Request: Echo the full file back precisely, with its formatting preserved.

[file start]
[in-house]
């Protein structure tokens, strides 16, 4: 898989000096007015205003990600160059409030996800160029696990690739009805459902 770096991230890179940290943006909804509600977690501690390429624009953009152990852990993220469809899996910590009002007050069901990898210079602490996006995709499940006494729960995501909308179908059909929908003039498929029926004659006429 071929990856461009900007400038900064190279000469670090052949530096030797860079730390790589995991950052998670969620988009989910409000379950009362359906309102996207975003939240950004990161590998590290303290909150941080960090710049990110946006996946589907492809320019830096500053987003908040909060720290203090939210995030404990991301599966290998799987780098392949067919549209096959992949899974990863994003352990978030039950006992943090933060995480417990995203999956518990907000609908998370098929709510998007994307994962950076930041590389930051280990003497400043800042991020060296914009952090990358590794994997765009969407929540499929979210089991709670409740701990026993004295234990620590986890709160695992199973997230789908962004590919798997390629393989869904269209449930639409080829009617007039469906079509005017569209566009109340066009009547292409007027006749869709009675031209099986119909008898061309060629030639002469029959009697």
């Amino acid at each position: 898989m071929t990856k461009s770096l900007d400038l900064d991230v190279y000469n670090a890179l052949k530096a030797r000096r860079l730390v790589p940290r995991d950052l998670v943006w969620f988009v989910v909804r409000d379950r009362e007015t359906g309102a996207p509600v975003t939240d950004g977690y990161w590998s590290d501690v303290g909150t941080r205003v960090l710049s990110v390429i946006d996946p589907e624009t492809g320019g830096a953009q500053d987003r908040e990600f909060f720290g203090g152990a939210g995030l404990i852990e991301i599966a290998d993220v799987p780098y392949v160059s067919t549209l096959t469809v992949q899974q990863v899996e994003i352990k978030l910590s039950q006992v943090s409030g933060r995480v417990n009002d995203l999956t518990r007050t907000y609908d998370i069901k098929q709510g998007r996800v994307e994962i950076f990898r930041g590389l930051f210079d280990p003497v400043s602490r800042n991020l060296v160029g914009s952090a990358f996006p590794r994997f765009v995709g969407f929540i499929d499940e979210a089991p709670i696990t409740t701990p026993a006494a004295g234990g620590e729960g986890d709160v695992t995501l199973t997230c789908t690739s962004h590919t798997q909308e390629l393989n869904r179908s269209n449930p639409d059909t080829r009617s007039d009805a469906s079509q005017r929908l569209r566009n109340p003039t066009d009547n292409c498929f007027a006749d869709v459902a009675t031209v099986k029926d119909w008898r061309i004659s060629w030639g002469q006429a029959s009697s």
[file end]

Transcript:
[in-house]
């Protein structure tokens, strides 16, 4: 898989000096007015205003990600160059409030996800160029696990690739009805459902 770096991230890179940290943006909804509600977690501690390429624009953009152990852990993220469809899996910590009002007050069901990898210079602490996006995709499940006494729960995501909308179908059909929908003039498929029926004659006429 071929990856461009900007400038900064190279000469670090052949530096030797860079730390790589995991950052998670969620988009989910409000379950009362359906309102996207975003939240950004990161590998590290303290909150941080960090710049990110946006996946589907492809320019830096500053987003908040909060720290203090939210995030404990991301599966290998799987780098392949067919549209096959992949899974990863994003352990978030039950006992943090933060995480417990995203999956518990907000609908998370098929709510998007994307994962950076930041590389930051280990003497400043800042991020060296914009952090990358590794994997765009969407929540499929979210089991709670409740701990026993004295234990620590986890709160695992199973997230789908962004590919798997390629393989869904269209449930639409080829009617007039469906079509005017569209566009109340066009009547292409007027006749869709009675031209099986119909008898061309060629030639002469029959009697």
């Amino acid at each position: 898989m071929t990856k461009s770096l900007d400038l900064d991230v190279y000469n670090a890179l052949k530096a030797r000096r860079l730390v790589p940290r995991d950052l998670v943006w969620f988009v989910v909804r409000d379950r009362e007015t359906g309102a996207p509600v975003t939240d950004g977690y990161w590998s590290d501690v303290g909150t941080r205003v960090l710049s990110v390429i946006d996946p589907e624009t492809g320019g830096a953009q500053d987003r908040e990600f909060f720290g203090g152990a939210g995030l404990i852990e991301i599966a290998d993220v799987p780098y392949v160059s067919t549209l096959t469809v992949q899974q990863v899996e994003i352990k978030l910590s039950q006992v943090s409030g933060r995480v417990n009002d995203l999956t518990r007050t907000y609908d998370i069901k098929q709510g998007r996800v994307e994962i950076f990898r930041g590389l930051f210079d280990p003497v400043s602490r800042n991020l060296v160029g914009s952090a990358f996006p590794r994997f765009v995709g969407f929540i499929d499940e979210a089991p709670i696990t409740t701990p026993a006494a004295g234990g620590e729960g986890d709160v695992t995501l199973t997230c789908t690739s962004h590919t798997q909308e390629l393989n869904r179908s269209n449930p639409d059909t080829r009617s007039d009805a469906s079509q005017r929908l569209r566009n109340p003039t066009d009547n292409c498929f007027a006749d869709v459902a009675t031209v099986k029926d119909w008898r061309i004659s060629w030639g002469q006429a029959s009697s």